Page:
The university is no stranger to committees. We spend a lot of time and effort in this space. We banter around an overwhelming number of great ideas, many of which are challenging to implement in our decentralized academic environment.

 Some ideas are worth the effort.

Photo of Marvin Parnes

Marvin Parnes

Marvin found that to be true, and he is proud to have been involved in the committee that recommended the establishment of the first comprehensive university-wide Business Engagement Center in higher education.

“We realized we needed to have a clearinghouse for industry relations. We needed one point of contact, like a portal. We needed to create what became the BEC,” Parnes shares. This essential concept was distilled from a collaborative committee focused on exploring how U-M could be a leader in tech transfer and sponsored research in groundbreaking ways.

Developing the BEC involved a significant amount of change in policies, perception and structure. It took years, and required winning buy-in from a number of deans, administrators, executive officers, and faculty members, as well as industry and community leaders.

In 2007 – six years after starting the conversation – the BEC was officially formed as a human portal to connect industry and academia at U-M. “It became a place that acknowledges universities as a part of the whole social economic enterprise. We needed to continually be looking for ways to make connections and be involved in civic engagement.”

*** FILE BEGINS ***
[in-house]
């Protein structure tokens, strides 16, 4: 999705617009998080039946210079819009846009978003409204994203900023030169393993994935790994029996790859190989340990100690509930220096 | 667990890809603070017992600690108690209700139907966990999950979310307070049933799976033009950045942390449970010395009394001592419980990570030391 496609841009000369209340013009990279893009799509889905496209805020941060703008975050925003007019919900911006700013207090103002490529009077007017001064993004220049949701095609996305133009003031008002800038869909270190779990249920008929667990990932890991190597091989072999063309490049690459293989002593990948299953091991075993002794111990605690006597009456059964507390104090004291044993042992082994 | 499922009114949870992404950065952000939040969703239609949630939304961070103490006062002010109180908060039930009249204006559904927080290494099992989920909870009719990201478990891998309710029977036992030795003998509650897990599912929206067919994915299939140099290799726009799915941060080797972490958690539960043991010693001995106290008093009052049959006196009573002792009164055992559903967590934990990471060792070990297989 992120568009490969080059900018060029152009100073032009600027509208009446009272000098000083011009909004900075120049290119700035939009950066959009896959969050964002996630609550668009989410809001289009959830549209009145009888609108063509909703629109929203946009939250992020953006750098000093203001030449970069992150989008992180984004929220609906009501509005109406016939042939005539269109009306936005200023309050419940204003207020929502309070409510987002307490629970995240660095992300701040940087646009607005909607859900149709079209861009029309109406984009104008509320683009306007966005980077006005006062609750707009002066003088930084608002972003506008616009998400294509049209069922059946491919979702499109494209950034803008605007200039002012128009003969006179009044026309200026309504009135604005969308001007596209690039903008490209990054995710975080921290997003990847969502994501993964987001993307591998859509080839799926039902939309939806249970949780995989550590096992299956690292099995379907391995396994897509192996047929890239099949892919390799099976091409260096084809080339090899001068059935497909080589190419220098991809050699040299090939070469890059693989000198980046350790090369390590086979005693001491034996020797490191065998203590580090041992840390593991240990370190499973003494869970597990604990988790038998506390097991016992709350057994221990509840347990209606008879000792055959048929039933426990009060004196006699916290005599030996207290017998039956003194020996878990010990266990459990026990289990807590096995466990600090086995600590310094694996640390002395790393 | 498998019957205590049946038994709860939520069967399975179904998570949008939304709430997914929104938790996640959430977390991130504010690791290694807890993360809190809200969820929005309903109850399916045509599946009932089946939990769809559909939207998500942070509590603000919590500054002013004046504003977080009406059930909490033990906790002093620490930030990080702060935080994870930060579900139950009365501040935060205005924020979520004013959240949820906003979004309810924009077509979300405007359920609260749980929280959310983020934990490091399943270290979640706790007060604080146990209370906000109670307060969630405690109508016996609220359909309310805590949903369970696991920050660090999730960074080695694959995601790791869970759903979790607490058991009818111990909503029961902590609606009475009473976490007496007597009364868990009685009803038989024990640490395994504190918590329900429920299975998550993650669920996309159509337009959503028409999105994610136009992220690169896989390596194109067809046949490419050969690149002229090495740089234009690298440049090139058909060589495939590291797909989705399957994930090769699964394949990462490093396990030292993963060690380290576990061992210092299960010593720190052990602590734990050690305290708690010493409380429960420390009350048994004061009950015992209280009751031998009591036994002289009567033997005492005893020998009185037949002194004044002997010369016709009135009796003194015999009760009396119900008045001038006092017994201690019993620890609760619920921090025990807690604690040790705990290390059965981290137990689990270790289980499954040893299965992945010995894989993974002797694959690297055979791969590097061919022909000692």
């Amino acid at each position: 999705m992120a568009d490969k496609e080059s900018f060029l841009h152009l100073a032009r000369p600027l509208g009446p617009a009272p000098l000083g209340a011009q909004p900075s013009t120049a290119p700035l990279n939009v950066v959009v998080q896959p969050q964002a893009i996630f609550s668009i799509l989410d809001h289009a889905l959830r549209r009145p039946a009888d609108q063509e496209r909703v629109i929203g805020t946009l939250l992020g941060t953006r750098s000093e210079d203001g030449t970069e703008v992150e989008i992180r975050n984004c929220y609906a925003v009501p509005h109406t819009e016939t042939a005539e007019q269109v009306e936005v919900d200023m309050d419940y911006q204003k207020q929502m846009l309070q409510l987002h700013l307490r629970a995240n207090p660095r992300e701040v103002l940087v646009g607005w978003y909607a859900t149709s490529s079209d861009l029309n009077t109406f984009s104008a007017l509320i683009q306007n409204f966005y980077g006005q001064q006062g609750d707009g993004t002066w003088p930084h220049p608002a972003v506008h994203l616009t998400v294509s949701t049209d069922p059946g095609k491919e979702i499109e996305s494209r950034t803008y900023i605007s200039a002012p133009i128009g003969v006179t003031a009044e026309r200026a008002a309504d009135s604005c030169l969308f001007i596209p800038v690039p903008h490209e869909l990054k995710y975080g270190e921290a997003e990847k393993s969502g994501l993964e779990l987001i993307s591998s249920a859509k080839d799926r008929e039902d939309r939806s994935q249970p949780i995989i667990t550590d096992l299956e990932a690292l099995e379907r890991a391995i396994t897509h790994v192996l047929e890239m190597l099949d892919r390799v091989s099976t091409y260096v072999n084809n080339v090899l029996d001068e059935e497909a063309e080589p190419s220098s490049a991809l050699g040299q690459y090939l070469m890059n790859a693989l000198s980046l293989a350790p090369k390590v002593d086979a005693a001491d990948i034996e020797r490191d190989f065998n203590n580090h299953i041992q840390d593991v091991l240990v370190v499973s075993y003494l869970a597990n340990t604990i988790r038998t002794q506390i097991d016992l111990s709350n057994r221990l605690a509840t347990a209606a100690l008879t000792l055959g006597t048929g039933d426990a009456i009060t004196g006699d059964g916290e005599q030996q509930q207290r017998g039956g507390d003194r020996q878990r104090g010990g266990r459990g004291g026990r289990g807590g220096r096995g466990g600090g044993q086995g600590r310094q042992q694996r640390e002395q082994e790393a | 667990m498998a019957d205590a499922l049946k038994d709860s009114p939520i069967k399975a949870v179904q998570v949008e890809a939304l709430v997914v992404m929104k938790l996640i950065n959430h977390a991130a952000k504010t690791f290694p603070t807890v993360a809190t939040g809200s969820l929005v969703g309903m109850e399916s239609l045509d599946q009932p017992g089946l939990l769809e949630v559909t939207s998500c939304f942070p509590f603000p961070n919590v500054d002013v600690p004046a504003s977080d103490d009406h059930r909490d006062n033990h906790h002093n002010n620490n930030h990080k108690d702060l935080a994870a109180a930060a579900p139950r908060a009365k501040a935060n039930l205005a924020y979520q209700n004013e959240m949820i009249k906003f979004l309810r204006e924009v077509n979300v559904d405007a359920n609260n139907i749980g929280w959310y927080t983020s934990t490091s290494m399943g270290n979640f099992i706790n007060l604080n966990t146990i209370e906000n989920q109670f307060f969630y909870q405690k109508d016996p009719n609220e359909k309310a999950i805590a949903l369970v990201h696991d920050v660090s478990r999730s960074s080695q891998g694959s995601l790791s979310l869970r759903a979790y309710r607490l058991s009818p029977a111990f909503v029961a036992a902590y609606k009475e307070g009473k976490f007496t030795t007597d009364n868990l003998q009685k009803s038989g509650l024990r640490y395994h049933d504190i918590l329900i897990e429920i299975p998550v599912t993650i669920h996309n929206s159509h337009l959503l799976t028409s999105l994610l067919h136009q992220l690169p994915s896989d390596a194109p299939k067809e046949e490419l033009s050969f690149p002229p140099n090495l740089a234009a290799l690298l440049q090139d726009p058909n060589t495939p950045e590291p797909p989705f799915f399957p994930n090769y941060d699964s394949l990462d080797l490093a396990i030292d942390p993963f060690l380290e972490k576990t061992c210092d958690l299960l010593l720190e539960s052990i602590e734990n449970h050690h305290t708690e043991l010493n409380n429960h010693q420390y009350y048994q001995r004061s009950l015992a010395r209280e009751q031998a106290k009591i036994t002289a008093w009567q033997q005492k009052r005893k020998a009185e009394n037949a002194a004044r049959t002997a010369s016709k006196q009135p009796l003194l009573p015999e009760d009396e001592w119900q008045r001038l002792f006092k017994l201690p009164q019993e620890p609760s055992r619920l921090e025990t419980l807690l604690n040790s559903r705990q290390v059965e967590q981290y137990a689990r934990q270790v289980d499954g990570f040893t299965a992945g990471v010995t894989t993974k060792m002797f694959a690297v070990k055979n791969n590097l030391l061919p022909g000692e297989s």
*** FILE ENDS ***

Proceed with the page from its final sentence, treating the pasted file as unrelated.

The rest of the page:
A decade later, coming to visit the BEC is like coming home. “I’m delighted to see it thriving,” he confides. “I’m very pleased to see the growth by leadership to bring everyone together across campus. It’s gratifying to see that people can work so collaboratively and optimize the use of resources between schools, colleges and units – and maintain a high level of communication. Things continue to get more and more complex in terms of what companies want from the university. The structure of corporate philanthropy has changed and the process of educating faculty is also never ending. This is a pretty demanding world. The BEC continues to thrive and handle it all in stride. This is a great team here.”

About Marvin:

A social worker by trade, Marvin began his career at U-M as a counselor at the Counseling and Psychological Services before becoming the Assistant Director of Residence Education in the Housing Division.

Starting in 1988, Parnes served in a number of roles at the U-M Office of Research (UMOR), from the Associate Vice President for Research, Programs & Operations to the Director and Principal Investigator of the Michigan Initiative for Innovation and Entrepreneurship.

In addition to his efforts to establish the BEC, he was involved in the creation of the Institute for Research on Women and Gender (IRWG), the Program in Complex Systems, the Institute for Research on Labor, Employment, and the Economy (now the Economic Growth Institute), ArtsEngine, and led the development of eResearch.

In 2016, he finished his 41 year career at U-M as the Managing Director of the Institute for Social Research.